Video - the total product

In this video we provide a preview of the total product concept, identify the elements and discuss the importance from an academic and practitioner’s perspective.

the total product

In this module we discuss the total product. The concept was originally introduced by Kotler and Levy (1969). Understanding the total product is critical as best satisfying products are central to the marketing concept and business success. The total product is the second of the 3 mega-marketing concepts.

It is also important to highlight that the buyer decision process, the total product, and the circle of satisfaction are all interrelated and come together to form the marketing concept. It would therefore be beneficial to try to consider them as both distinct concepts and as one larger concept.

On one-hand marketing helps customers satisfy their basic everyday needs, then at a higher level, it helps customers achieve their dreams, desires, and desires. To understand this better, we will explore products in detail, we call this the total product. The total product concept has been divided into 3 parts:

  • Product considerations: the nature of the product, what a consumer and a marketing practitioner take into consideration when buying or designing and developing a product
  • Product layers: holistically how a product is designed, developed, and delivered to a customer – what is core, what is expected, and how a product is augmented to distinguish it from competitors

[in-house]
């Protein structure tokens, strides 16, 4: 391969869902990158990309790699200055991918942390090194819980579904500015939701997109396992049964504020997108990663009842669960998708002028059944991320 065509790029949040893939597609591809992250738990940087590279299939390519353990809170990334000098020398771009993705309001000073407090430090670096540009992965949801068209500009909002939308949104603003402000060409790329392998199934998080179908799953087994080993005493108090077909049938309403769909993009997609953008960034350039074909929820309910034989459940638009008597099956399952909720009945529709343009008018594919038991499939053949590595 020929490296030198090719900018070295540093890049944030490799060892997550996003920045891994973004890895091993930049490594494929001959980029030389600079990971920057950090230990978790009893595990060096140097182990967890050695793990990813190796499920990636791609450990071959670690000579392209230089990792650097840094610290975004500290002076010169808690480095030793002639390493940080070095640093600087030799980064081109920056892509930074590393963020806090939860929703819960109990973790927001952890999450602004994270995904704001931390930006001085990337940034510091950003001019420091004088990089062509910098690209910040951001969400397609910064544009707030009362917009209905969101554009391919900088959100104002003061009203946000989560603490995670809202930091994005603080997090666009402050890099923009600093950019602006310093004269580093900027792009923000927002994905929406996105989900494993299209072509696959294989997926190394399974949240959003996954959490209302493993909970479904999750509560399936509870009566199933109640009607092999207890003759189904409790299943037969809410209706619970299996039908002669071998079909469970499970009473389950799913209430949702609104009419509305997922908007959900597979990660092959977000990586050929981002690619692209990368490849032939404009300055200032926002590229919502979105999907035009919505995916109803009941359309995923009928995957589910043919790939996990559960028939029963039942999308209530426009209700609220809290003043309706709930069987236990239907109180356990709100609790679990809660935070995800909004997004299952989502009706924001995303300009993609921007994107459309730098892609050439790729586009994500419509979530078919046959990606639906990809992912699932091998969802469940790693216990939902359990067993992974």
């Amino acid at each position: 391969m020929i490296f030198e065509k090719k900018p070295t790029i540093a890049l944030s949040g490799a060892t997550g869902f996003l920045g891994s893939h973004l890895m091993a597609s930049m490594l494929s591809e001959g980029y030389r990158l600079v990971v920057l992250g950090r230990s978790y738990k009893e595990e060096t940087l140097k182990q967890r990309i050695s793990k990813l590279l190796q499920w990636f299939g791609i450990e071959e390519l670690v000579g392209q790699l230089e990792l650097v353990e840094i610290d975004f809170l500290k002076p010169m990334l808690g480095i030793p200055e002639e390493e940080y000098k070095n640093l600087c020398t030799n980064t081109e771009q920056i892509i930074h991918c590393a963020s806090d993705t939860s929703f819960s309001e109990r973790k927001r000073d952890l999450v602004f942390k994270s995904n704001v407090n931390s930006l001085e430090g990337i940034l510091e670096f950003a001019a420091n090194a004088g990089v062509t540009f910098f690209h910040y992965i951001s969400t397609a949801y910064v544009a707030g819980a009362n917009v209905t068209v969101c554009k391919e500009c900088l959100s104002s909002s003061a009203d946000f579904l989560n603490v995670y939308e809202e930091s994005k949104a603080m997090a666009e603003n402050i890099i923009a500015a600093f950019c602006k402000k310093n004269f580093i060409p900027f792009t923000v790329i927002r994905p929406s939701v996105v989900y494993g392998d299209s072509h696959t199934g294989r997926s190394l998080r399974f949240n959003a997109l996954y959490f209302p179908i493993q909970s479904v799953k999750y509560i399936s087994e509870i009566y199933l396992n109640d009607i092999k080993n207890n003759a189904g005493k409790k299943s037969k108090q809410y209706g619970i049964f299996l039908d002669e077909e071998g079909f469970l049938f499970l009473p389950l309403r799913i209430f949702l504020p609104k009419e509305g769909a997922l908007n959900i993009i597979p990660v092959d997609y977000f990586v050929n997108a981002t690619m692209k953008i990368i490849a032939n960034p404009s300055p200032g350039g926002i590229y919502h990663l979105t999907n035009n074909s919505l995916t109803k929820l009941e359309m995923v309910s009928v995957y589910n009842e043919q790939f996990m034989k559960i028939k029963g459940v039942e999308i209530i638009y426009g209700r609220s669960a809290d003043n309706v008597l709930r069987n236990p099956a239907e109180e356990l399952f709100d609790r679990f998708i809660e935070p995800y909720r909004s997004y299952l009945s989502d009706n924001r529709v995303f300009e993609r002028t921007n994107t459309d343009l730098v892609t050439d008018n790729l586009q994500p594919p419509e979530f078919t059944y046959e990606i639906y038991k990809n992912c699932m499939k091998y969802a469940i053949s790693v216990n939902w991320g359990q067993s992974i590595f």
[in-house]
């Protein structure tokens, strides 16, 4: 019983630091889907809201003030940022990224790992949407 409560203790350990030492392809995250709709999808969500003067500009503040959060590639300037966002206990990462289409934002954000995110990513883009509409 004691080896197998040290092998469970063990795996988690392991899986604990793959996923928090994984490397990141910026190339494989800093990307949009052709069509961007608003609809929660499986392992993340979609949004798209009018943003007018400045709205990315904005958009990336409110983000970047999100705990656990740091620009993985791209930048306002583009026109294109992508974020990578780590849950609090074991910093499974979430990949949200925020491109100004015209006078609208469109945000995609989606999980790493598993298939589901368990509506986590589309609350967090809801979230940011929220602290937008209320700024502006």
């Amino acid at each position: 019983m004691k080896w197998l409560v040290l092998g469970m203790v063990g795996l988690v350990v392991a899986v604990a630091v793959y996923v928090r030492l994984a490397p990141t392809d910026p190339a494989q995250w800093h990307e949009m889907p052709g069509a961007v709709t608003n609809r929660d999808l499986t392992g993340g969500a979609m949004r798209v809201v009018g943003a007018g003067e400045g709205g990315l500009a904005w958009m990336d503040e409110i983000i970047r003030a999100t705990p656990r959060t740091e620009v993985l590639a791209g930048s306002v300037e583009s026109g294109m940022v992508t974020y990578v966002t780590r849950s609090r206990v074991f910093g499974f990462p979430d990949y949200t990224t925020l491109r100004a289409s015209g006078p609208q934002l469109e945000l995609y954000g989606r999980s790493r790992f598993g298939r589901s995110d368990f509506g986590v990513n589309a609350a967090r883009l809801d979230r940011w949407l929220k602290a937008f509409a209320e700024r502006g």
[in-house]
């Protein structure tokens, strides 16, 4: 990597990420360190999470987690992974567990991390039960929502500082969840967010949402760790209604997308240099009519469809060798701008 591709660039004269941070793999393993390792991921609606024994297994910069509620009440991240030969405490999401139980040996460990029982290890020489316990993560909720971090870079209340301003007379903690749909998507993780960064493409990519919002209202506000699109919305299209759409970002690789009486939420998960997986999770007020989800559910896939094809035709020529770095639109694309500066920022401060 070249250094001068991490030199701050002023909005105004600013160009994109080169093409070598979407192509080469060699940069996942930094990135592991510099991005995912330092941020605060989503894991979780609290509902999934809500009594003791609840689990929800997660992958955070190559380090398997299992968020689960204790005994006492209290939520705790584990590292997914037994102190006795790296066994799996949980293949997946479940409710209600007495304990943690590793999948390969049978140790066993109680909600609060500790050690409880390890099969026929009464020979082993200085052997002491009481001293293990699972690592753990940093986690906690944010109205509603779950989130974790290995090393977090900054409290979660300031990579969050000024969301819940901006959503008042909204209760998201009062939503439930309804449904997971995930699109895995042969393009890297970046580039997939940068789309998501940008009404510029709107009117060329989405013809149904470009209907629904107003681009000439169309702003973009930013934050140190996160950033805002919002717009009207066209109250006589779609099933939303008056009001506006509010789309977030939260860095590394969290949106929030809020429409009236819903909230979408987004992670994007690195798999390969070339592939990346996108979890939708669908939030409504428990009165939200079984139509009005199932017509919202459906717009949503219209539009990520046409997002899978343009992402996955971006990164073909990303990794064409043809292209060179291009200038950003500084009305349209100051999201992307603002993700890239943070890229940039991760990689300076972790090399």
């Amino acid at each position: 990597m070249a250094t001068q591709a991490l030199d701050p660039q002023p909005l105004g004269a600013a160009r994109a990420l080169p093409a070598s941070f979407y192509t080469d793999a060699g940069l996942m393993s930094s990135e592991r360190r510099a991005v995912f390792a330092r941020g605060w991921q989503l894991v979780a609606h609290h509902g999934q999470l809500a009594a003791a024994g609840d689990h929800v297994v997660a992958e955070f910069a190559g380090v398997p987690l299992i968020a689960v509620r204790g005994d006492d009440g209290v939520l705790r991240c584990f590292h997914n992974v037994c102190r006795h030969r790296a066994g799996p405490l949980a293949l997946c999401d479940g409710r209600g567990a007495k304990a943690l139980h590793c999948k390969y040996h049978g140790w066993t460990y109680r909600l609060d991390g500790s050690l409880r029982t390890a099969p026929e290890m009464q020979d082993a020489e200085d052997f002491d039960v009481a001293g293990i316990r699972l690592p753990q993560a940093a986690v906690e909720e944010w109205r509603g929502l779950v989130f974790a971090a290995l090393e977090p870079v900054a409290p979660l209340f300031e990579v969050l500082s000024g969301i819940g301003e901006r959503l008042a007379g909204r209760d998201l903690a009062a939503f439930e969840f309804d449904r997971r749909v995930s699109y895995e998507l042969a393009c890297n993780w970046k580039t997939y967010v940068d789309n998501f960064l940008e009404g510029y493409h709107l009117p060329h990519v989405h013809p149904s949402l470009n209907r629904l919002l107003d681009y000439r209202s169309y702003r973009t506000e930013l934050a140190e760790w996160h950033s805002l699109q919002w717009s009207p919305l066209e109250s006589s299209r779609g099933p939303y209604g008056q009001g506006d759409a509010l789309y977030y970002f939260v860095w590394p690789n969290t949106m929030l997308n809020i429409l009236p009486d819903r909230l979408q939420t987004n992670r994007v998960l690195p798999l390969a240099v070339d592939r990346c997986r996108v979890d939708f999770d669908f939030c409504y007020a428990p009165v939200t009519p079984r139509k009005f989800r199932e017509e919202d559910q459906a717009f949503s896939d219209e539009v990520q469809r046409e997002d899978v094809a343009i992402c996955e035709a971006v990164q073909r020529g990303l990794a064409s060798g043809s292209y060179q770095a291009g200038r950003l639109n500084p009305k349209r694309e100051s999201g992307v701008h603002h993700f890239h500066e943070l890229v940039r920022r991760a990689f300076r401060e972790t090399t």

• Product components: The elements or qualities that construct the product. The e-book will explore the 6 interactive product components [identified by product]; the product components are goods, services, ideas, experiences, people, and places. We will explore the product components in greater detail; however, the following is a brief overview:
    • Goods: what we find on a supermarket shelf or in a department store
    • Services: a visit to a hairdresser, dentist, accountant
    • Ideas: the knowledge needed to buy and consume a product,
    • Experiences: the anticipation, feelings and emotions of a product
    • People: the people that facilitate and support a product
    • Place: where the buying process takes place

In the previous diagram we see that the total product is built on two important layers. The bottom or foundation layer includes the brand considerations that marketing practitioners must work with and from an organisational perspective work towards. The next layer includes the product considerations [the P in COMP] that marketing practitioners must work with and from an organisational perspective work towards. With Brand considerations being the foundation layer we may infer that whilst consumers may buy products for the benefits a product delivers, organisations see brands as generally spanning a number of product models and therefore brands are often more enduring than a product.

for more information please refer to themarketingconcept [e-book]

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